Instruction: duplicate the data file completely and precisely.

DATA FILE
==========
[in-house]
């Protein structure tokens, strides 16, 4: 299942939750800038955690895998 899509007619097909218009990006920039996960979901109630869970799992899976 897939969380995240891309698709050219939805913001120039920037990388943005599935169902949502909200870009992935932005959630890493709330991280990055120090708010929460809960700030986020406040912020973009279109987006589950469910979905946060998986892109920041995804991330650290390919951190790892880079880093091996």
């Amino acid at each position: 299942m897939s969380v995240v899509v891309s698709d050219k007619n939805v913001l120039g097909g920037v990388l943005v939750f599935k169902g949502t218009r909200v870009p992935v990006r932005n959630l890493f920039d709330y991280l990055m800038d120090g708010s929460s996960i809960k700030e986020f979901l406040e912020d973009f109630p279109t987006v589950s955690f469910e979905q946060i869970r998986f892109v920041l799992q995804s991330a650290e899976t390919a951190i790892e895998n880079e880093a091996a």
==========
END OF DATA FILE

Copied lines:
[in-house]
């Protein structure tokens, strides 16, 4: 299942939750800038955690895998 899509007619097909218009990006920039996960979901109630869970799992899976 897939969380995240891309698709050219939805913001120039920037990388943005599935169902949502909200870009992935932005959630890493709330991280990055120090708010929460809960700030986020406040912020973009279109987006589950469910979905946060998986892109920041995804991330650290390919951190790892880079880093091996």
């Amino acid at each position: 299942m897939s969380v995240v899509v891309s698709d050219k007619n939805v913001l120039g097909g920037v990388l943005v939750f599935k169902g949502t218009r909200v870009p992935v990006r932005n959630l890493f920039d709330y991280l990055m800038d120090g708010s929460s996960i809960k700030e986020f979901l406040e912020d973009f109630p279109t987006v589950s955690f469910e979905q946060i869970r998986f892109v920041l799992q995804s991330a650290e899976t390919a951190i790892e895998n880079e880093a091996a």